What Means WordPress Performance Optimization?

Since launching our website performance testing tool we have been getting a lot of questions about how to improve the speed and performance of WordPress websites. Many website owners are not aware how slow their sites are, so we are excited to help shed some light on the matter.

There are a number of different resources available to help you dive into the world of performance optimization. In this article, I want to create a proper foundation for any website owner to start thinking about performance optimization.

This basic guide should help website owners understand how to think about performance and which areas to focus on. This information is designed as a high-level overview, but it is structured so that if you were interested in more data, you can follow the links provided for additional research, details, and tutorials online that help you optimize your website at every layer.

Performance – Core Domains

First, we have to understand that website performance can be divided into three domains. These areas each affect the speed of your website in different ways.

The basic performance principles for each domain can be delineated as follows:

  • Networking: Reduce distances
  • Software: Do less things
  • Hardware: Read and write faster

While this is a drastic oversimplification, it captures the essence of how optimization should be approached in each respective domain.

Software may be the simplest to understand. When it comes to programming, optimization attempts to make the compiled code run faster by doing less things. Less logic. Less code to process. The more optimized a piece of code is, the fewer instructions it takes to complete a given task. As a result, the software will run faster. The secret to making an application fast is to make it do practically nothing.

Networking is fundamentally different. Rather than doing less, it’s about reducing the time it takes to transfer bytes of information from point A to point B. Again, this is an oversimplification because the shortest distance is not always the fastest, but most networking optimization you can do at that level is about reducing distances to cut the overall transfer time.

Hardware is different from both the software and networking, where the here goal is to read and write faster to physical devices – specially disks and cards. This is an area that most webmasters do not have the ability to customize (outside their host server), as most of the hardware is in the cloud. We will talk a bit about it at the end as well.

Testing Performance

When testing your site, remember that not all things are created equal. There are multitude of options, but you won’t always be comparing apples to apples. A lot of the results and responses are relative in nature.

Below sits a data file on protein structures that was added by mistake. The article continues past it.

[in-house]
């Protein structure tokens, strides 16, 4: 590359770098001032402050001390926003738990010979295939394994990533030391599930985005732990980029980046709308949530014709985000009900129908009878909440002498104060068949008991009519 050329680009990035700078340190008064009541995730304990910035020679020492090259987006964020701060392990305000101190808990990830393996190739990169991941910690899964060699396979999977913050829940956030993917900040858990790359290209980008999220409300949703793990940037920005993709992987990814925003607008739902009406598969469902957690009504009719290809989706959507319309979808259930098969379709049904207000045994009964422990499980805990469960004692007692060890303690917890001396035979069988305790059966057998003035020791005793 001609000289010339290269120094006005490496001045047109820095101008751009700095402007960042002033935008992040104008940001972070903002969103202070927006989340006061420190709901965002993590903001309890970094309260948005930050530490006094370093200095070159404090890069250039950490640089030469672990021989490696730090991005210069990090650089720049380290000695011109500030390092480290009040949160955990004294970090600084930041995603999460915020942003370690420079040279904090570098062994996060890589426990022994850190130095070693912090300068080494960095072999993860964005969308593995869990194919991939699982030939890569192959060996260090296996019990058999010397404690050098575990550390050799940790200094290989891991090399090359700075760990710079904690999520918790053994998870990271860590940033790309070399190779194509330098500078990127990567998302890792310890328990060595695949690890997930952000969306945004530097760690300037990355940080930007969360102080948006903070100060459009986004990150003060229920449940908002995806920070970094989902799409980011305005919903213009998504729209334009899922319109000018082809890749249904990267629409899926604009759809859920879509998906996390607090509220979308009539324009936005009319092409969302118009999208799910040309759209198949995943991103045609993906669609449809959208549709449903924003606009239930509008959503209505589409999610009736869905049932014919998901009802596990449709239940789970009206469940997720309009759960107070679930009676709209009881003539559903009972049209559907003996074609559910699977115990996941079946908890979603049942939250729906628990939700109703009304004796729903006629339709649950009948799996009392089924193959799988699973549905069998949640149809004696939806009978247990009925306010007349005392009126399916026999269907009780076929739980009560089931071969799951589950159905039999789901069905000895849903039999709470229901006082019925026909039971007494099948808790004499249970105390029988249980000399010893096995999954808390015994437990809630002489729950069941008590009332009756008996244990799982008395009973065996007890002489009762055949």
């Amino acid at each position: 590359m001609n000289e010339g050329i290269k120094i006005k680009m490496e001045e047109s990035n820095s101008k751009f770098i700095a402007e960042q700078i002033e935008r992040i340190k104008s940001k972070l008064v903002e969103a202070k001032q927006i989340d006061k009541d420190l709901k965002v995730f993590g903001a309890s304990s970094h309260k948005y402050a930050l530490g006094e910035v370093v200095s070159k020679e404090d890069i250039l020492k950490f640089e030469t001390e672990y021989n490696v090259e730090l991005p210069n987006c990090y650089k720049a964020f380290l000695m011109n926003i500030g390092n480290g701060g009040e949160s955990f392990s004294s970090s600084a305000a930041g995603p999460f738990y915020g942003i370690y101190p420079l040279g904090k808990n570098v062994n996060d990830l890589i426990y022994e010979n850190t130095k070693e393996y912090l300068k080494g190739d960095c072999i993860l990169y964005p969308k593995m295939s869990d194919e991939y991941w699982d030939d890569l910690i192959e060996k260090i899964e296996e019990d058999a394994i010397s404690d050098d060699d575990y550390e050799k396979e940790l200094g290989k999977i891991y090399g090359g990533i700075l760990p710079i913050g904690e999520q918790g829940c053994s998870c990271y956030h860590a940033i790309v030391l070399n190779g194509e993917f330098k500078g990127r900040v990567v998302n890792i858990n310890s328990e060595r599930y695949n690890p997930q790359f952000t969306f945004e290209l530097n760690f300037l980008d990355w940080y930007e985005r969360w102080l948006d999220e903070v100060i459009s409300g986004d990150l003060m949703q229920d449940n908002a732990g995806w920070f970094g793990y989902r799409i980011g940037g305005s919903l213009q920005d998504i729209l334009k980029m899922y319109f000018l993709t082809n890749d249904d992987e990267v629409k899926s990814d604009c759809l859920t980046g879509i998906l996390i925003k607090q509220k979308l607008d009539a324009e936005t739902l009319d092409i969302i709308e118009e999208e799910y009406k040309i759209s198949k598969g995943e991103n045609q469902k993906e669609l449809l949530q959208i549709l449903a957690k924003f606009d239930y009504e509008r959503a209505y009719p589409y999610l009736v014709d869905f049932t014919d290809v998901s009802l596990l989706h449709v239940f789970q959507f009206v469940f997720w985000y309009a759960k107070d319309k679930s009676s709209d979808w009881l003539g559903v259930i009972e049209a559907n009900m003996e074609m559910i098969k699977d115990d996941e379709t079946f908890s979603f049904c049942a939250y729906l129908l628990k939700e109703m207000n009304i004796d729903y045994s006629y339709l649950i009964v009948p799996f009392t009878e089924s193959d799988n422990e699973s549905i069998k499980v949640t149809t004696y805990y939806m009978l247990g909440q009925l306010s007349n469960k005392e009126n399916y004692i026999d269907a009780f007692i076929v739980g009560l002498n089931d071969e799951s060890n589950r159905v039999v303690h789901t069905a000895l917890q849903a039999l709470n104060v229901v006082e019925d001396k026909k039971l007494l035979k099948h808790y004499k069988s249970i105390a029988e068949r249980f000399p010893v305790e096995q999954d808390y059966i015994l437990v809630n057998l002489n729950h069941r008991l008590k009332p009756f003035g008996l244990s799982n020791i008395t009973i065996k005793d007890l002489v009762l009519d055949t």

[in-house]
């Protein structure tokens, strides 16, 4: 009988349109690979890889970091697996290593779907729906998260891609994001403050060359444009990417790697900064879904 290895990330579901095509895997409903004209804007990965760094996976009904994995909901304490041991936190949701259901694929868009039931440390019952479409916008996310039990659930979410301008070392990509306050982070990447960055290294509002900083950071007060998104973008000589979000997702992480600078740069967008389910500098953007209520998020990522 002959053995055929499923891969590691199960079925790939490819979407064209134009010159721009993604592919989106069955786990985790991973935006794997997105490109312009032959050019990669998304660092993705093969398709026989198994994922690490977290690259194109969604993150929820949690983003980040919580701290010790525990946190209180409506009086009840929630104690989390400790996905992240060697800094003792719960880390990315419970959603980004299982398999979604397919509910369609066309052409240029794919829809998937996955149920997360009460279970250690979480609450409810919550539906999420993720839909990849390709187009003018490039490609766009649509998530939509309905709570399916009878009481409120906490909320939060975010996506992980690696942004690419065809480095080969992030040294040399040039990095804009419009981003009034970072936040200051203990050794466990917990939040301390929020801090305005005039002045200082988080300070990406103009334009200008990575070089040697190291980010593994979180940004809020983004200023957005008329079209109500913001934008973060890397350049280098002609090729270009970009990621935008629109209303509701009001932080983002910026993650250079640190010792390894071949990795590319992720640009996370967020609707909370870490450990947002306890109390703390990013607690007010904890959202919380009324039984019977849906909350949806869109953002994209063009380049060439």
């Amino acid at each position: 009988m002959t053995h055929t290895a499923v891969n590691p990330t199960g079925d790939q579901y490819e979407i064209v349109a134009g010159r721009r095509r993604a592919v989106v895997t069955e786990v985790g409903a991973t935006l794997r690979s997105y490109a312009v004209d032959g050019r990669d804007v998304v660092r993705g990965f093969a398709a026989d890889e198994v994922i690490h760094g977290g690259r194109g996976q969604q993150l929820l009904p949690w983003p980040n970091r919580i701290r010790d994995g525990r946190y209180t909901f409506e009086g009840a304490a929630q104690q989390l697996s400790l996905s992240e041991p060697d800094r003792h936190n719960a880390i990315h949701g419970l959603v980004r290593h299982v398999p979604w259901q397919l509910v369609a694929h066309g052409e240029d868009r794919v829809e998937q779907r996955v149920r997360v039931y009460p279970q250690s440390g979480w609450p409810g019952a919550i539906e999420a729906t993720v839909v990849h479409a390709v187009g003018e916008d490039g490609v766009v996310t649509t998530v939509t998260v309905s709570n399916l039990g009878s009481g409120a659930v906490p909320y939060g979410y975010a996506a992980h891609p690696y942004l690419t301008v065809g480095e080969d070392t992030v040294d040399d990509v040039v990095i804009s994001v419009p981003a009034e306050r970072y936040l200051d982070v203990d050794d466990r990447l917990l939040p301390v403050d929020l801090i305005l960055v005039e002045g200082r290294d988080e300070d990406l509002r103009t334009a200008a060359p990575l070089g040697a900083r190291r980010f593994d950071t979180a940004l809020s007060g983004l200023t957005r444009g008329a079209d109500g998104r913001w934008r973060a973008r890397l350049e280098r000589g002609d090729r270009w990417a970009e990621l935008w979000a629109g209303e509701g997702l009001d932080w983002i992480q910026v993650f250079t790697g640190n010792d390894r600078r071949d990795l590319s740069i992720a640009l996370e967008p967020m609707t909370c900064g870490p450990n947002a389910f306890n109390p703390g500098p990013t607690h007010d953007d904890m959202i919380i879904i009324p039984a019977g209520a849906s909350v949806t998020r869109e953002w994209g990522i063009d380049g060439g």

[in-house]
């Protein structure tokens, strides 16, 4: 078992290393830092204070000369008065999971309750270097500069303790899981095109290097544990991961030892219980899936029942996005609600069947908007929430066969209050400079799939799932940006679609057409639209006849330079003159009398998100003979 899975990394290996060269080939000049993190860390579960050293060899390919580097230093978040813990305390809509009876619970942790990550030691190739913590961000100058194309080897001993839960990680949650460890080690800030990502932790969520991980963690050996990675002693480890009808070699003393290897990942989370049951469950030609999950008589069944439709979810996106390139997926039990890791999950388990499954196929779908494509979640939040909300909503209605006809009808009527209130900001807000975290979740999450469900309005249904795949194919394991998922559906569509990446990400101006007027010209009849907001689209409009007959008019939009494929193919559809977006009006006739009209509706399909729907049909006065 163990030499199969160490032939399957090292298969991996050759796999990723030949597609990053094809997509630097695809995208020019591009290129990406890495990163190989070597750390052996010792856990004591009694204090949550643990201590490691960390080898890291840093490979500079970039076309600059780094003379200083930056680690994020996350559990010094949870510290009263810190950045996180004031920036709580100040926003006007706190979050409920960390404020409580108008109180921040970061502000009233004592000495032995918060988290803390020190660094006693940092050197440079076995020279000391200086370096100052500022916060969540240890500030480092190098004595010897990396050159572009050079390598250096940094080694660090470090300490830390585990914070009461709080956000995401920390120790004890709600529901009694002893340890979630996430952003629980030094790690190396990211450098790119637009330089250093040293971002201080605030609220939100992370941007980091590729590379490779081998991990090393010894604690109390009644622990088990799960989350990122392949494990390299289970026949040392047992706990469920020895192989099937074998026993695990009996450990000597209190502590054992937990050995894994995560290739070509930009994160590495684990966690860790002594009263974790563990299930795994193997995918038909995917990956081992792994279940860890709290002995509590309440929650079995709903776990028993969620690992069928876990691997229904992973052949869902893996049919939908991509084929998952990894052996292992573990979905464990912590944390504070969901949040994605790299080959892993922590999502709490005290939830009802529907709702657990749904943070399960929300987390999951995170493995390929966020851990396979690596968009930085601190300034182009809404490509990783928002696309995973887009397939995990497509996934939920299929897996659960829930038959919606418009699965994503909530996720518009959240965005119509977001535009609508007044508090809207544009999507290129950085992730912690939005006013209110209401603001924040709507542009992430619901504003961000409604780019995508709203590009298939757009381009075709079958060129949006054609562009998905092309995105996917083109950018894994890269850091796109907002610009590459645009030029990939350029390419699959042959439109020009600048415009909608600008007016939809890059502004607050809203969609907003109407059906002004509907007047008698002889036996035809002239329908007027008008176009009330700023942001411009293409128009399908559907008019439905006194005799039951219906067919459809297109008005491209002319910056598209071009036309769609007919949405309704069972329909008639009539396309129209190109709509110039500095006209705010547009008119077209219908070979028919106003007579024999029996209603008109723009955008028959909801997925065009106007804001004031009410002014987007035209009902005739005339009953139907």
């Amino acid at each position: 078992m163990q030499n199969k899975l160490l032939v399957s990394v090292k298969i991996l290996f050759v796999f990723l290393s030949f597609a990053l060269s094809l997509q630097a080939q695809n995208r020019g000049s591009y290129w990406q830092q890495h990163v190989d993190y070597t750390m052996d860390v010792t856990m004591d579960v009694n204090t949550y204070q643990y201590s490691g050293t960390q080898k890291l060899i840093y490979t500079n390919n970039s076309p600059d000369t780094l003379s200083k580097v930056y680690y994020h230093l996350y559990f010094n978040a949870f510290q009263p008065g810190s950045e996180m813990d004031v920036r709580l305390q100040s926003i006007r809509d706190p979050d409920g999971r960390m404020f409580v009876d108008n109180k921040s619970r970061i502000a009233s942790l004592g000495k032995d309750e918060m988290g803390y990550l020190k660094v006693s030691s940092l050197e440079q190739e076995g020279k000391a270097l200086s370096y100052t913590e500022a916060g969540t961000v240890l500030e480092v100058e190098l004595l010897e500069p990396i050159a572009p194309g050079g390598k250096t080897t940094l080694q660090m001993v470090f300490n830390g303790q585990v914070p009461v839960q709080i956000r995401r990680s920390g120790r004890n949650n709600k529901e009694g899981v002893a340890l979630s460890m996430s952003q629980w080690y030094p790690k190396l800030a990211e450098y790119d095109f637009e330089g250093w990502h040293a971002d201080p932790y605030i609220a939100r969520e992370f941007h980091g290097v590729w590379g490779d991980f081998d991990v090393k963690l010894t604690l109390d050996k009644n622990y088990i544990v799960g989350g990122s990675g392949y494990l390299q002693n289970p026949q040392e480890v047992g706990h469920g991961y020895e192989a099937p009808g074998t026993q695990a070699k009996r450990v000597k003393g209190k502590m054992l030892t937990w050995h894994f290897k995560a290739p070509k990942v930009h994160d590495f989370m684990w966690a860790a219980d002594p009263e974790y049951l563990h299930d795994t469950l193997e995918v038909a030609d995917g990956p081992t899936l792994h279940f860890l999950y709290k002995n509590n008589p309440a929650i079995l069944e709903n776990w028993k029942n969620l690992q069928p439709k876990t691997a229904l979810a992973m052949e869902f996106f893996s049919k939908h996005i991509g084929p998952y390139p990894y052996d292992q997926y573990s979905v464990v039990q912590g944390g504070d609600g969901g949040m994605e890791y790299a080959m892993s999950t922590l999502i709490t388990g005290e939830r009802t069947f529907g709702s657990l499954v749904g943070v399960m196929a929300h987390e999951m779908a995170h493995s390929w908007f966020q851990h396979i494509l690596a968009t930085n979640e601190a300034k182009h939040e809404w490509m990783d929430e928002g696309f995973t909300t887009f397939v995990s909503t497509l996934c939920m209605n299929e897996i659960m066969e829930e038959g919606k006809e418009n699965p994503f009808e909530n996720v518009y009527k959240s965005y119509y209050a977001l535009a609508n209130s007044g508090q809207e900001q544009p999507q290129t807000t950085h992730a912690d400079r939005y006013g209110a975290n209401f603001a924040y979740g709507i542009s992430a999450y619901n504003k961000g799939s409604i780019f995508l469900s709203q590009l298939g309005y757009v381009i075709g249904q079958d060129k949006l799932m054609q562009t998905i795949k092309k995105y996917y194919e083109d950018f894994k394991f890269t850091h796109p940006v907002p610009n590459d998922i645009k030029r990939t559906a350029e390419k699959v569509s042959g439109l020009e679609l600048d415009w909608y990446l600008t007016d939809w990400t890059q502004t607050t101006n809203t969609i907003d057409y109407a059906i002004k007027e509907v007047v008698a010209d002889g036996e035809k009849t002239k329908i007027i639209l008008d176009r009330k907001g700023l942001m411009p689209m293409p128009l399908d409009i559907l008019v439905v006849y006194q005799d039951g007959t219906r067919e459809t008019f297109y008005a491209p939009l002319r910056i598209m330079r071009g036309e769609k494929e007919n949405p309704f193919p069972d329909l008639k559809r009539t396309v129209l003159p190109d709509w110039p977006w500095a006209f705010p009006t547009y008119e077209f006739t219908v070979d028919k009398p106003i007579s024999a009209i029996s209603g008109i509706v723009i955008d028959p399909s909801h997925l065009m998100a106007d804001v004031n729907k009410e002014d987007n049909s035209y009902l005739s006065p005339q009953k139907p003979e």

Here at Sucuri, we have two tools we use regularly when working with customers.

  • Sucuri Global Performance Test: This tool helps us see how fast a page is loading around the globe. It looks at the connection time (how fast the first byte is returned) and the total time for each location. This is important because it helps us asses how the rest of the world is seeing a website.
  • Pingdom Website Speed Test: This tool helps us see the performance of every asset loading on the site. Assets might include integration of API’s, images, etc. This detailed information helps drill into each page, allowing us to see how code is loading and what might be contributing to performance issues.

These are not perfect tools, but using both together gives us a good view of the current performance for any given site.

Optimizing WordPress

I want to focus on WordPress as it’s the most popular CMS platform on the market, and we get most of our questions from this community.

WordPress is an open-source piece of software that runs on PHP, which runs on top of your web server software (e.g., Apache, NGINX, etc.). Recall how we optimize software? We make it do less things.

For me, I divide WordPress performance into 6 areas that are readily at my disposal when thinking about WordPress performance optimization:

1. Caching.

The most impactful change you can make on website performance is to enable some form of caching.

When a visitor or “request” comes to the server, WordPress performs a series of actions to load code, resources, plugins, themes, media and content. Each action introduces some latency to the process. Multiple this by hundreds of requests and you quickly find yourself in trouble as it pertains to performance.